She held him more tightly, aware of his embarrassment and feeling an answering heat rise in her own cheeks. "Actually, there wasn't much to manage. I said it wasn't like what I'd imagined, when I dared to imagine. We were like teenagers, Vincent, fumbling in the dark, removing only what was necessary."
He was silent for so long that she imagined she could hear him thinking. "We did not disrobe?" he asked finally.
"No. Not completely. I took off more than you did." It was time to inject a note of levity, so she pushed back to see his face. "Good thing, too," she added. "You're pretty heavy, and afterwards you weren't much help. I never would have been able to dress you by myself."
He flushed, the color showing high on his cheeks, above the soft golden fuzz. His head was turned, his eyes averted.
"Don't be embarrassed, Vincent," she coaxed. "I told you before - the worst part of it all was knowing afterwards that you didn't remember." She smiled sadly. "For a little while, you couldn't even remember my name."
His gaze snapped back to meet hers. "I remember that. How anguished I was. How much I wanted to remember. But the word that meant you just wasn't there." He freed a hand and touched her hair, letting his fingers slip down to touch the smooth skin in front of her left ear. "My Catherine."
She closed her eyes at the note of reverence in his voice, and reached up to pull his hand away, kissing his fingers. "You've never asked," she said.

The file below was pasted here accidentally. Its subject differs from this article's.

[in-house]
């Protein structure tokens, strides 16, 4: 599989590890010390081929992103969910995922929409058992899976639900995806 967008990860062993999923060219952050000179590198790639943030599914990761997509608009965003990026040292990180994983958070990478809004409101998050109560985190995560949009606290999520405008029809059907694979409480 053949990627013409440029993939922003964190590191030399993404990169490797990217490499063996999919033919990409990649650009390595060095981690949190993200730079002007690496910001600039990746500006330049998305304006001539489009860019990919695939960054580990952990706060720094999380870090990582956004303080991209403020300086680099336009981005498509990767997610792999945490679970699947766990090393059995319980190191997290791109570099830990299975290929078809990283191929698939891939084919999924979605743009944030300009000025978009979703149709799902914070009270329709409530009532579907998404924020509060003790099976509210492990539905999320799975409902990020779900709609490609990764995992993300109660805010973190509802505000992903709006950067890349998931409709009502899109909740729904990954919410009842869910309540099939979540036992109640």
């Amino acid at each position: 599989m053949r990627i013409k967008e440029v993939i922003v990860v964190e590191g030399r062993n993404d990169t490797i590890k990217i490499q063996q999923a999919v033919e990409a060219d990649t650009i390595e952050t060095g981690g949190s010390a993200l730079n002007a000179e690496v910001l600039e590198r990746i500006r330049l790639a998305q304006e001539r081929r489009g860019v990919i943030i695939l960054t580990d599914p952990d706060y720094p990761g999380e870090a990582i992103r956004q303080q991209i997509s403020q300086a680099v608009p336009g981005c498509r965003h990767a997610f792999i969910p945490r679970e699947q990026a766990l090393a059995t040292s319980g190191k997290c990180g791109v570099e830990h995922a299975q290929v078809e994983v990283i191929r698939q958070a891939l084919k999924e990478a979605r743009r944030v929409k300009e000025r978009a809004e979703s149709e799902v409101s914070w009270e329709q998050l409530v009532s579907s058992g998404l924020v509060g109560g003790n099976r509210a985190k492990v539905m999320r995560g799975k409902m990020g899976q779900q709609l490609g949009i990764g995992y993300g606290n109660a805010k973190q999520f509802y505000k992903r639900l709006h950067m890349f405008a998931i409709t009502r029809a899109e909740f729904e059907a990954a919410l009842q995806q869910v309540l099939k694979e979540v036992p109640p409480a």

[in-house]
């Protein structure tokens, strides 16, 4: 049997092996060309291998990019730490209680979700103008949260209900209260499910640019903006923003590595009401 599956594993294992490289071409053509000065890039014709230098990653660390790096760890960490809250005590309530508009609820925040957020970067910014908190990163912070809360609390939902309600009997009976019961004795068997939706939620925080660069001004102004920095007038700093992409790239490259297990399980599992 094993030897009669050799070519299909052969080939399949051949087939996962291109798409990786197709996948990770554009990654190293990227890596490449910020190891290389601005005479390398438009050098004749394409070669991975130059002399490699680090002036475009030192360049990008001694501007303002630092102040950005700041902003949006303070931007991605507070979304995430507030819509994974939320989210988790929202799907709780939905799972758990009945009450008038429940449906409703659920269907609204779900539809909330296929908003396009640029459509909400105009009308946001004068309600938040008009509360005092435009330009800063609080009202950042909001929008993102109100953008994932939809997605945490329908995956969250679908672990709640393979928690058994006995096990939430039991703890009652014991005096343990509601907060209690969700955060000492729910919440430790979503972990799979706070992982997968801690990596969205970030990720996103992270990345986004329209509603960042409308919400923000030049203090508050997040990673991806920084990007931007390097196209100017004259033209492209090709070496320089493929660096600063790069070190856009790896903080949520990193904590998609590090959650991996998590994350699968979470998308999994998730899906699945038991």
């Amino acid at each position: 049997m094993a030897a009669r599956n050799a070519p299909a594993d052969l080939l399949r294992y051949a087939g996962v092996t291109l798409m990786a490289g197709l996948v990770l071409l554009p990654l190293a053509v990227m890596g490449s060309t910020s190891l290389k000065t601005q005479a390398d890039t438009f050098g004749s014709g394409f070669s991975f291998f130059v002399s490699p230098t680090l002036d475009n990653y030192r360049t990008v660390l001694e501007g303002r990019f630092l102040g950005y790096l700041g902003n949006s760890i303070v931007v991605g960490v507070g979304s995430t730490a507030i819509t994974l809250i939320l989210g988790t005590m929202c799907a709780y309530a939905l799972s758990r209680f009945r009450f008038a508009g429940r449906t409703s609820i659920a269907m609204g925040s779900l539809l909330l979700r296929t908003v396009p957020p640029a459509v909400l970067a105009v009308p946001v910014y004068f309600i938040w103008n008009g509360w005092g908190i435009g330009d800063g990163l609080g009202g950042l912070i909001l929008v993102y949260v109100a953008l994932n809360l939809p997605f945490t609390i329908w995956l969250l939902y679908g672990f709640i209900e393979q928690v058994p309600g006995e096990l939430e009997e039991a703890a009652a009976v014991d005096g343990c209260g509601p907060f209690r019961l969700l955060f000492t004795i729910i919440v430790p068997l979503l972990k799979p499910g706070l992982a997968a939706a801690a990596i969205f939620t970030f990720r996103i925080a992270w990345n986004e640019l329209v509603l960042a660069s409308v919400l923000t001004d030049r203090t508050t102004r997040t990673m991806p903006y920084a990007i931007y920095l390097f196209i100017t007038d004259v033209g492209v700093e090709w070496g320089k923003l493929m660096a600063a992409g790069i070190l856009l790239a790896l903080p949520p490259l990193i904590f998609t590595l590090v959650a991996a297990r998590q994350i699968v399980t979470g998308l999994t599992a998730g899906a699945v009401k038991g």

His hand, released, returned to her cheek. "About your scar? No."
She squeezed her eyes shut against the tears. "I had to leave it behind," she whispered. "Just as I had to leave so much of me behind. When I ran. I used to think, in my wilder moments, that it would have been easier to lose a finger, Vincent. Maybe even a hand. That scar was a symbol of you, of the love you gave, and the strength I found because of it. I used to cry when I looked in the mirror and it wasn't there."
His eyes were steady on her face now, meeting her gaze with understanding and love. "It doesn't matter, Catherine. It was only a symbol. The real truths lie here, in your heart. You know that."
She nodded shakily and he leaned forward, brushing his lips across the smooth skin where the ridged scar used to be. "Come," he whispered, and took her hand, drawing her to her feet. Only then did she realize that while she was talking, the music had stopped.
He was silent on the walk back, but now and again she caught him giving her sidelong glances. When their gazes met, he looked away. She clung to his hand and wondered what would happen next.
He paused as they neared the community chambers. "Shall I take you home?" he asked.
She blinked, confused. "Where else would you take me?"
He looked away for a moment, then seemed to gather his courage and brought his gaze back to meet hers. "I thought... hoped... perhaps my chamber."
Her lips parted and she drew a quick breath of astonishment. His intention, his invitation, was clear.
But the pipes running along behind his head were silent, the wide passage utterly deserted.
"It's late," she faltered.
His expression changed subtly. "Of course," he said, abruptly formal. She could feel the sudden distance between them. "I'm sorry. I'll take you to your chamber."
She caught at his arm. "Wait. I meant... Nicky. I can't..."
He looked momentarily perplexed, as if he'd forgotten Nicholas's existence. "Of course," he said, finally. His voice now was colored with disappointment. "Nicholas."